PDA

View Full Version : Questions about W/O



Cindershadow
August 8th, 2013, 08:43 AM
Hello! I'm new to LHC, but have been lurking for a while. I've been tweaking my hair care routine a bit, and just started W/O. I was wondering about a few things: One, do I have to get my hair wet every day? I was shampooing every other day/ twice a week. Two: Are there any recommended hair 'washes'? I used a baking soda and vinegar rinse yesterday. Thank you all for your help!

Emanuelle
August 8th, 2013, 08:58 AM
1. That's something you decide... I would personally never wash or wet my hair EVERY day. That's just too much of a hassle.

2. I've heard baking soda is pretty aggressive. It's salt for the most part, and salt is drying and highly corrosive. Baking soda is often used because it's ''natural''. But remember, if something's natural doesn't necessarily mean that it's healthy or good for the hair. There are natural ingredients that are bad for the hair, and non-natural ingredients that are good for the hair and healthy.

embee
August 8th, 2013, 09:11 AM
WO for me meant Water Only, not "a bunch of other things, just not ordinary shampoo or conditioner".

Baking soda dried out my hair so much (in one try) that I could not comb it at all and it took quite some work to fix. Be very careful.

WO for me means a nice long warm rinse with plenty of scritching when ever I feel like my scalp needs it... which can be every few days - or less in winter when the air is dry and my activity is less sweaty. One joy was the quick drying I noticed. But some people say WO takes longer to dry. ??? :)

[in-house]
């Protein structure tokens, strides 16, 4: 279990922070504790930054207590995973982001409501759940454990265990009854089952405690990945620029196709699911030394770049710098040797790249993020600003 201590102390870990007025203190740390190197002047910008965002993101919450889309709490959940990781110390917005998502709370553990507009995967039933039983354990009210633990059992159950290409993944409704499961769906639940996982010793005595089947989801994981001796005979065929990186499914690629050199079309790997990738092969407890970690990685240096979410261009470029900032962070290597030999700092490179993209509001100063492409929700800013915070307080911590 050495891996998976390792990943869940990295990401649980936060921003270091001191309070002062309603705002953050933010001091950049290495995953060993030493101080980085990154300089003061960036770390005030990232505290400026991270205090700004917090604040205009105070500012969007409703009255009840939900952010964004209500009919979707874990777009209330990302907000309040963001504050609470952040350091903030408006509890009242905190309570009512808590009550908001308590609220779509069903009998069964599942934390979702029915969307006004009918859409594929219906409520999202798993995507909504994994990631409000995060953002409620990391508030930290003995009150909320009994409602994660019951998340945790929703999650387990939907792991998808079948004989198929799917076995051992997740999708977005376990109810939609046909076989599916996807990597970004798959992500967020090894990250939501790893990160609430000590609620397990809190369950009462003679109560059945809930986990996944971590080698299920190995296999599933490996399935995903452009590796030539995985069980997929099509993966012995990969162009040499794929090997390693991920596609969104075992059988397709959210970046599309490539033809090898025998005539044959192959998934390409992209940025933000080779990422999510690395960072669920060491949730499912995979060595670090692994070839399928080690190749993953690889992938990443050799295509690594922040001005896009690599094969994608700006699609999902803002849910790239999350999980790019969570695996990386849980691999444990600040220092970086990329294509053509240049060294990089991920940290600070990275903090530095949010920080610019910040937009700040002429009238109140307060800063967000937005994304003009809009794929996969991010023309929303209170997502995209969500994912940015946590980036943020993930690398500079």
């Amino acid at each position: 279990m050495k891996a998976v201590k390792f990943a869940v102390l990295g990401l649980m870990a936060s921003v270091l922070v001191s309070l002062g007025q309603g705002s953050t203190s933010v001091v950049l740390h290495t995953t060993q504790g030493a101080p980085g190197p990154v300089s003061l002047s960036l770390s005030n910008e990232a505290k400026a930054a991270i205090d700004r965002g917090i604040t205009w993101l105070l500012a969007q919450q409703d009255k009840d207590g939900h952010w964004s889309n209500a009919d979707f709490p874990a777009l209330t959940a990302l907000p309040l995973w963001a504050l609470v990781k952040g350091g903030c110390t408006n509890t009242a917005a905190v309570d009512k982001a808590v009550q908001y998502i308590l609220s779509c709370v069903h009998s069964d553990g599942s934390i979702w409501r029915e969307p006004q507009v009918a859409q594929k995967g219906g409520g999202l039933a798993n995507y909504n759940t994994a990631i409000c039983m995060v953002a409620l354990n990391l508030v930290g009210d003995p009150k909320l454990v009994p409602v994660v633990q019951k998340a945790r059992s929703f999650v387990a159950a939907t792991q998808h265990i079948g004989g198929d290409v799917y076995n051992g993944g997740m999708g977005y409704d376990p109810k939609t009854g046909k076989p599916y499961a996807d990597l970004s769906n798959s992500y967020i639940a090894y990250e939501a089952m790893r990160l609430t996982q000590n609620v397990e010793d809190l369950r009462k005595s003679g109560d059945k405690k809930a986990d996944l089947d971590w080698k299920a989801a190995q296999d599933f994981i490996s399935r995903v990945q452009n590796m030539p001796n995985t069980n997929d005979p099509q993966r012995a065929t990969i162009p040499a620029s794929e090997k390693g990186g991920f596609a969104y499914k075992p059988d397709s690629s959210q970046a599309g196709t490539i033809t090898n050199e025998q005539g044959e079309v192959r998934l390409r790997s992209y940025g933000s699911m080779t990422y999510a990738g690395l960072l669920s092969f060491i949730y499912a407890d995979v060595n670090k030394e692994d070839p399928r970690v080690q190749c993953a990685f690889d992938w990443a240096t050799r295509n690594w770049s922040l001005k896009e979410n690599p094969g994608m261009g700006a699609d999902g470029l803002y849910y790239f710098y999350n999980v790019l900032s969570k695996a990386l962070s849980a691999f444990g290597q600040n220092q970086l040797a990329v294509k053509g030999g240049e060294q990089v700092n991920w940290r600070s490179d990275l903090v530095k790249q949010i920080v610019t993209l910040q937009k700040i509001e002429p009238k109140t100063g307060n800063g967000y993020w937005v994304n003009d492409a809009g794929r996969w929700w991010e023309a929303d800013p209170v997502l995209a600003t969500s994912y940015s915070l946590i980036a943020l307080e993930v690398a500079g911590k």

LadyCelestina
August 8th, 2013, 09:49 AM
There is a big WO thread,lots of useful information there,you might find some useful information/experiences :)

Firefox7275
August 8th, 2013, 09:57 AM
Baking soda is alkaline so damaging for skin and hair.

Anje
August 8th, 2013, 11:35 AM
One, do I have to get my hair wet every day?
Definitely not. When I did WO, I found that my hair got less and less oily, so that I only tended to need to wash about once a week in the summer. Just go by how your hair looks.
Two: Are there any recommended hair 'washes'? I used a baking soda and vinegar rinse yesterday.
That's pretty harsh stuff, and definitely doesn't qualify as "water only". (There is a scheme called "no poo" by someone calling herself Babyslime floating around, which uses baking soda and vinegar, but the number of longhairs who have luck with it long-term is pretty small. Gossamer here on the forum has made it work for her, IIRC.) Cool-warm-cool was a useful pattern for a lot of people. I tended to finish with a vinegar rinse (also not water only) because I have quite hard water and wanted to reduce any mineral buildup.

emilyann
August 8th, 2013, 01:31 PM
What if I live near the beach and the salty air is in my hair all the time? Will WO washes get the salt and sweat out?

I'd love to WO for the cost-saving and chemical-saving alone! I just know I'd go the the world's greasiest hair stage for a while...

YamaMaya
August 8th, 2013, 04:53 PM
WO for me meant Water Only, not "a bunch of other things, just not ordinary shampoo or conditioner".

Baking soda dried out my hair so much (in one try) that I could not comb it at all and it took quite some work to fix. Be very careful.

WO for me means a nice long warm rinse with plenty of scritching when ever I feel like my scalp needs it... which can be every few days - or less in winter when the air is dry and my activity is less sweaty. One joy was the quick drying I noticed. But some people say WO takes longer to dry. ??? :)

My hair not only takes longer to dry with WO, but actually feels greasier. Maybe it's the water in England, but I just can't do WO without my hair looking like a stringy mess :(